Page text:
The Halos number one priority should be starting pitching, and/or pitching in general. This position is there Achilles’ heel as of late. They’ve had more of their fair share of pitching woes and it doesn’t seem that this year will get any better.
If that wasn’t enough, the Angels need help in the infield, they had Ian Kinsler’s veteran presence in the infield. I believe they gave up on Kinsler too early, alternatively, keeping Kinsler would have helped the Angels at the very least determine whether he deserved a longer-term contract to shore up the infield. His absence now not only leaves question marks in the infield for next season but it also creates a huge hole that the Angels need to fill; combined with the team’s pitching needs, I don’t see how they can possibly fill all these holes and expect to not only compete, but contend. Something they must do if they want to keep Mike Trout happy and in an Angels’ uniform in the long-term, especially for a team that does not want to go over Major League Baseball’s luxury tax.
It seems that the Halos are trying to do too much at the same time, this is a combination of bad contracts over the years with several players that have put them in this bind. How does one find the pieces they need to contend well still have enough money to sign the greatest player of this generation in Trout, long-term? This is a conundrum that the Angels face, a conundrum that won’t be easy to solve. I believe that in order to keep Trout and be contenders at the same time they must go over the luxury tax. The Halos are already asking a lot of the Angels’ fan base when it comes to paying to spend time at the ballpark, the least they can do is begin to show us that our investment of time and money is bearing fruit. The organization has two choices, create a winter wonderland or prepare for the brunt of bitter old man winter.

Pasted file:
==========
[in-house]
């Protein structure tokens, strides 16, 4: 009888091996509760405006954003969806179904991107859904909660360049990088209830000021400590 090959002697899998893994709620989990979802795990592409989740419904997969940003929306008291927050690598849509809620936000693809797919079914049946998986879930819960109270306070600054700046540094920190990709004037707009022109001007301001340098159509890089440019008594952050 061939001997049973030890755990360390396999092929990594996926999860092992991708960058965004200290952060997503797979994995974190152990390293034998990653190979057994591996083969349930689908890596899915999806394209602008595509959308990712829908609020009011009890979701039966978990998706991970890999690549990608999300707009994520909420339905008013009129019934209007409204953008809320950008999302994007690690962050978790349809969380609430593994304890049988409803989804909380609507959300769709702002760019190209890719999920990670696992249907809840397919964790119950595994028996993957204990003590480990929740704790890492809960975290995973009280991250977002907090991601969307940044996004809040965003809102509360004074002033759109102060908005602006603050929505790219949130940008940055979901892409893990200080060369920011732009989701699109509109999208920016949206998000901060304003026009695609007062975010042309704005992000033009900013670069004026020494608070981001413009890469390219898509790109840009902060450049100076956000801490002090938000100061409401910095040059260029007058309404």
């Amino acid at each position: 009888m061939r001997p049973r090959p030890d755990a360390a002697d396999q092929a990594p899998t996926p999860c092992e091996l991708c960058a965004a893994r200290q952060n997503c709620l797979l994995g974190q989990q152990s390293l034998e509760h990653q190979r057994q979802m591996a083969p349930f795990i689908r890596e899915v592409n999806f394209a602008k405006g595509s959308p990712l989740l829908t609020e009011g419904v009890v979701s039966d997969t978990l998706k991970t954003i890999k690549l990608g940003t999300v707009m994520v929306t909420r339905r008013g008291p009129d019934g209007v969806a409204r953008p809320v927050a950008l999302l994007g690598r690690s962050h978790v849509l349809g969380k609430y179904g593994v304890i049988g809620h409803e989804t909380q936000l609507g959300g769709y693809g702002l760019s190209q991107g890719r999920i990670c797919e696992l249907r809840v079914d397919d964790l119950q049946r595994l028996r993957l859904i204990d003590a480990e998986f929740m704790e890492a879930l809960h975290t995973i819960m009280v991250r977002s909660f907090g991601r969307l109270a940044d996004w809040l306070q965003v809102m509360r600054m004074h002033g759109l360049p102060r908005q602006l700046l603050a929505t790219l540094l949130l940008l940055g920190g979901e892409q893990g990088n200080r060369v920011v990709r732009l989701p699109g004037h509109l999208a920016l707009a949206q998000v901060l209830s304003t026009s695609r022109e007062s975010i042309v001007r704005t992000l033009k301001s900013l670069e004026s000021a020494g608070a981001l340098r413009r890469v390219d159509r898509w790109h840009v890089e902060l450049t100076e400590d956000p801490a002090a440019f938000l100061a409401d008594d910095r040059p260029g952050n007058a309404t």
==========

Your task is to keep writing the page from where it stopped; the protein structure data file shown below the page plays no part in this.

The intricacies of baseball can be so complicated and yet so simple. As simple as a round ball making contact with a round bat; or as complicated as pitching matchups, pitching changes, pinch hitters, shifts, and defensive changes. It is the intersection of all these factors that create the complicated beauty of baseball; or as I like to call it the good, the bad, and the ugly.
Let me start off with the good, through yesterday’s game, the Angels have outscored their opponents 69-43 through the first 11 games of the season. The Angels have yet to lose or split a series this season. As Shohei Otani has been simply spectacular, hitting three consecutive home runs in his first three consecutive home games in Major League Baseball record for a rookie. His pitching has been equally as spectacular, in this last outing alone he allowed only one hit with 12 strikeouts.
There isn’t much less talk about that is bad with the exception of the starting pitching. Excluding Shohei Otani the Angels pitching staff hasn’t gone very deep into games. Marquee players who need to produce such as Mike Trout, Kole Calhoun, and Albert Pujols have yet to produce to their full potential.
The ugly is that things that are not necessarily good or bad but can become bad, and as such the team needs to keep a watchful eye on developing circumstances, primary bullpen. The bullpen has been spectacular thus far, the bullpen combined with the offense are primarily responsible for the Halos excellent start. However if the starting rotation does not recover, they taxed bullpen may lead to problems as the season wears on.